Kanban and eKanban in comparison
Compared to the traditional Kanban, the eKanban brings further advantages. Automation saves time and eliminates sources of error, which occur more frequently with manual handling. This has a positive effect on the economic efficiency of production and logistics. The specific advantage of eKanban is the digital mapping of processes. By the digitalization of the expirations the Kanban principle experiences again an additional acceleration, since the manual handling is omitted. This results in further advantages, for example, inventories can be reduced again in some cases.
In addition, eKanban connects directly to an ERP system and provides real-time information on consumption, material produced and stock movements, eliminating manual handling.
Advantages & disadvantages of Kanban
Kanban as an overall control method brings special advantages for all processes that are part of the value chain. The most significant are:
- Lean warehousing: Since the Kanban method can avoid overproduction and the accumulation of stocks, inventories always remain low. Storage areas can be used optimally. Accordingly, the capital commitment remains low.
- Visualization: Whether Kanban or eKanban, the control method provides excellent clarity for the production and delivery phases.
- Optimized production chainBottlenecks can be avoided in the long term, the material flow can be designed efficiently and throughput times can be shortened.
- Clarity: No search times are incurred, as stock levels are low and only the relevant elements or components are available.
- Self-regulationThe Kanban control loops ensure that only the materials and quantities actually required are produced or transported. The introduction or use of a PPS is not necessary.
In addition to the above-mentioned advantages, it is nevertheless also necessary to take certain Disadvantages to be reckoned with. These would be:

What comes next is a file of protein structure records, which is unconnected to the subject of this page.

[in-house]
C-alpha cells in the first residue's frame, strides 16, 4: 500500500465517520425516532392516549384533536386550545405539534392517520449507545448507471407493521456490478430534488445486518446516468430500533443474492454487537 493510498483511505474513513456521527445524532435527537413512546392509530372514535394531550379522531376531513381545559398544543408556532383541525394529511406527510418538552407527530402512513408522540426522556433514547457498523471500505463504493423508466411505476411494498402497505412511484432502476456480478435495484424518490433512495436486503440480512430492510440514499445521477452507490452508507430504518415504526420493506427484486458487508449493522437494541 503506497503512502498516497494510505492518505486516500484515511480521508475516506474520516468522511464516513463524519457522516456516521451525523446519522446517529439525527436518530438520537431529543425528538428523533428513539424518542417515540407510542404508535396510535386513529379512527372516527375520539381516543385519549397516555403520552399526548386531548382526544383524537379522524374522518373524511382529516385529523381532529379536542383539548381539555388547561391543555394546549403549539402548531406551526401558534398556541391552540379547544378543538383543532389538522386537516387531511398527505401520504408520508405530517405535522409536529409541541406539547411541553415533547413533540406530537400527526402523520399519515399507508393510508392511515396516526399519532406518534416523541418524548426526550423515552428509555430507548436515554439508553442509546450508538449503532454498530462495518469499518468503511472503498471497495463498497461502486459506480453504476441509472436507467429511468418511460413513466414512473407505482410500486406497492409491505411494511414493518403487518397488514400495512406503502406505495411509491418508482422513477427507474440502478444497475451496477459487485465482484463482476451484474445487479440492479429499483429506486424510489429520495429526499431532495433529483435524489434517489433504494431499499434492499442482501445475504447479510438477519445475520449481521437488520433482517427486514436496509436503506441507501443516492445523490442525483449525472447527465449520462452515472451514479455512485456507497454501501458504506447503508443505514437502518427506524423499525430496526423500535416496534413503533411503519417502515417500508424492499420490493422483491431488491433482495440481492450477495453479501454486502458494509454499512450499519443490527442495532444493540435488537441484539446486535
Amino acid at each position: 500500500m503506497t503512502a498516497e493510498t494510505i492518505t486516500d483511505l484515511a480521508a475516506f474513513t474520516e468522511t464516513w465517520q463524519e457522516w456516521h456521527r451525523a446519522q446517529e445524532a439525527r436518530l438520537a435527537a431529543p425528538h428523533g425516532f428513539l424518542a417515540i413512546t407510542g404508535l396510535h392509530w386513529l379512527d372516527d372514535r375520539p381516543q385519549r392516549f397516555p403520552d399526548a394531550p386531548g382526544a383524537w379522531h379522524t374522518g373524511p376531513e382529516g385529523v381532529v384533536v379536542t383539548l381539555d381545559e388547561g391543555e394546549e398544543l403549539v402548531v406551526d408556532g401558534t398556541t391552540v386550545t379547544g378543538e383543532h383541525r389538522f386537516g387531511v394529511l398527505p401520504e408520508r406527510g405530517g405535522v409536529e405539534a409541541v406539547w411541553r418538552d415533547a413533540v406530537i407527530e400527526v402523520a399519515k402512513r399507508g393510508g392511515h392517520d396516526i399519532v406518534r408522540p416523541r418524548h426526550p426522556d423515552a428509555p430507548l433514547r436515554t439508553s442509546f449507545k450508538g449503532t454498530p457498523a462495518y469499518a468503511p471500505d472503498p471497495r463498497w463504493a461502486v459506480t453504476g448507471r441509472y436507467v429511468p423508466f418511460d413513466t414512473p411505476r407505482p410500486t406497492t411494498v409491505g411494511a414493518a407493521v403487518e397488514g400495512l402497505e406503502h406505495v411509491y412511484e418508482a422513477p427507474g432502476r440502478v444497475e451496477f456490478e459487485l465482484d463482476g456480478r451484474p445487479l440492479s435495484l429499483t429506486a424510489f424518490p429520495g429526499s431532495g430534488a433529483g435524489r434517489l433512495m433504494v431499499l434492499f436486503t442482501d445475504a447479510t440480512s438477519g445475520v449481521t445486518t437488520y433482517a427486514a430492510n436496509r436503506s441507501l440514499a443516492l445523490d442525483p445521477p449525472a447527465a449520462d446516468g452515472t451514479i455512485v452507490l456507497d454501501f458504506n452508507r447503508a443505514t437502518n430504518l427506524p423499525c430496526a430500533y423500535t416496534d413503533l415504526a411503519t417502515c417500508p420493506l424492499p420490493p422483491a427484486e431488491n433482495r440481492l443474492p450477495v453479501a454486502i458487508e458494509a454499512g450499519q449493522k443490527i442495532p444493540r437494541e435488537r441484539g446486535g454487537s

- The implementation requires a detailed knowledge of process flows, material flow and many other factors
- When demand fluctuation is high, the method is often inefficient or unprofitable for production operations.
- In the event of failures, significant delays can occur in the production chain because the processes are finely tuned to each other.
- For the Kanban method to work, there is a high dependency on suppliers who must adhere to specific specifications and processes.
- The flexibility of Kanban is limited and cannot be easily adapted to changes in the process or in the production chain.
- Maintenance aspects are not automatically taken into account in Kanban - like a PPS. Here, the process managers have to readjust the Kanban control loops in coordination with the maintenance department, which contradicts the core idea of Kanban of a steady state.
The inventory management
Kanban in production
Since Kanban describes an approach to process control, the method is also used in the field of production and ensures improved processes there. The Kanban method is also related to the pull principle, which aims to achieve seamless production. To achieve this goal, buffer stocks are often used in production. Required materials are produced based on the trigger of a Kanban card. These materials are then produced and stored again as a production order is triggered. A production can thus act in a decentralized and self-regulating manner.
Kanban in logistics
In warehouses, eKanban is now frequently used, which is implemented using a warehouse management system. The Kanban method is particularly useful here to manage replenishment for shelves. As soon as an element is taken out, an impulse is given to replenish the used elements. Automatic replenishment can avoid a huge active planning effort that ties up capital, incurs storage costs and is less accurate to demand.
Should a company have more than one warehouse in operation or wish to manage suppliers' warehouses together, this network can also be successfully managed using the Kanban method as a hub for replenishment.
Conclusion: Optimized profitability through Kanban
The Kanban method ensures that processes and procedures in logistics and production are improved. Particularly decisive for this are the reduced inventories, lower capital commitment and higher demand quantity flexibility. Further on, effort and costs can be minimized.